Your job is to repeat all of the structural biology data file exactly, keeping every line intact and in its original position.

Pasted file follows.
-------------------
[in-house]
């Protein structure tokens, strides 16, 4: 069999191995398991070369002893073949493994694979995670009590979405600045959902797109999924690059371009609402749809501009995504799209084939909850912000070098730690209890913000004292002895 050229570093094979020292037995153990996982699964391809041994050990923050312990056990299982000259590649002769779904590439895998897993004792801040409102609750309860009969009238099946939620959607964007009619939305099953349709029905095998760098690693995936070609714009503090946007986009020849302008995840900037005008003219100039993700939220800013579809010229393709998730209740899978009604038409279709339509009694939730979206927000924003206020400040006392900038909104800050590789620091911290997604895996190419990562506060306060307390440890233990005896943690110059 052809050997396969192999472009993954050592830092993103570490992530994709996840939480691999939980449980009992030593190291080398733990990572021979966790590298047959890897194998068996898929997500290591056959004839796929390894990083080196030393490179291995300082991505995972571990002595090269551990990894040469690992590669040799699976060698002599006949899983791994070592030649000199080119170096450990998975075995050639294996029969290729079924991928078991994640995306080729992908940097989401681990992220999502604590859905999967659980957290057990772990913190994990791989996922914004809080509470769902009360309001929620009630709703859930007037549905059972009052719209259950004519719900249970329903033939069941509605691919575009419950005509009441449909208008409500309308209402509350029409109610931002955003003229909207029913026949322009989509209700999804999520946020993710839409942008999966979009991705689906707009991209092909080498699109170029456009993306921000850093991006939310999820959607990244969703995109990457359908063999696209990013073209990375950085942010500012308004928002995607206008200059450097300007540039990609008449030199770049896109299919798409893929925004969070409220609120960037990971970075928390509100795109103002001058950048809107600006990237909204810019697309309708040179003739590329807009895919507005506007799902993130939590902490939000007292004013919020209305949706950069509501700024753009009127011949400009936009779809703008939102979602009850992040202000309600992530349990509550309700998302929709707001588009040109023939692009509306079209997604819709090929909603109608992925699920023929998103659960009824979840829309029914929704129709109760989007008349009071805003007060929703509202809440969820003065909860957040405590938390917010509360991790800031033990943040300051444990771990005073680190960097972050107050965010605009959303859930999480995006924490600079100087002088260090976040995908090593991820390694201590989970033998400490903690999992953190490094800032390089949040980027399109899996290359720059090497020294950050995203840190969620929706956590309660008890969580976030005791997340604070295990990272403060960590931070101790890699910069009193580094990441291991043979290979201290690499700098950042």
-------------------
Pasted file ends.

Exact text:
[in-house]
């Protein structure tokens, strides 16, 4: 069999191995398991070369002893073949493994694979995670009590979405600045959902797109999924690059371009609402749809501009995504799209084939909850912000070098730690209890913000004292002895 050229570093094979020292037995153990996982699964391809041994050990923050312990056990299982000259590649002769779904590439895998897993004792801040409102609750309860009969009238099946939620959607964007009619939305099953349709029905095998760098690693995936070609714009503090946007986009020849302008995840900037005008003219100039993700939220800013579809010229393709998730209740899978009604038409279709339509009694939730979206927000924003206020400040006392900038909104800050590789620091911290997604895996190419990562506060306060307390440890233990005896943690110059 052809050997396969192999472009993954050592830092993103570490992530994709996840939480691999939980449980009992030593190291080398733990990572021979966790590298047959890897194998068996898929997500290591056959004839796929390894990083080196030393490179291995300082991505995972571990002595090269551990990894040469690992590669040799699976060698002599006949899983791994070592030649000199080119170096450990998975075995050639294996029969290729079924991928078991994640995306080729992908940097989401681990992220999502604590859905999967659980957290057990772990913190994990791989996922914004809080509470769902009360309001929620009630709703859930007037549905059972009052719209259950004519719900249970329903033939069941509605691919575009419950005509009441449909208008409500309308209402509350029409109610931002955003003229909207029913026949322009989509209700999804999520946020993710839409942008999966979009991705689906707009991209092909080498699109170029456009993306921000850093991006939310999820959607990244969703995109990457359908063999696209990013073209990375950085942010500012308004928002995607206008200059450097300007540039990609008449030199770049896109299919798409893929925004969070409220609120960037990971970075928390509100795109103002001058950048809107600006990237909204810019697309309708040179003739590329807009895919507005506007799902993130939590902490939000007292004013919020209305949706950069509501700024753009009127011949400009936009779809703008939102979602009850992040202000309600992530349990509550309700998302929709707001588009040109023939692009509306079209997604819709090929909603109608992925699920023929998103659960009824979840829309029914929704129709109760989007008349009071805003007060929703509202809440969820003065909860957040405590938390917010509360991790800031033990943040300051444990771990005073680190960097972050107050965010605009959303859930999480995006924490600079100087002088260090976040995908090593991820390694201590989970033998400490903690999992953190490094800032390089949040980027399109899996290359720059090497020294950050995203840190969620929706956590309660008890969580976030005791997340604070295990990272403060960590931070101790890699910069009193580094990441291991043979290979201290690499700098950042």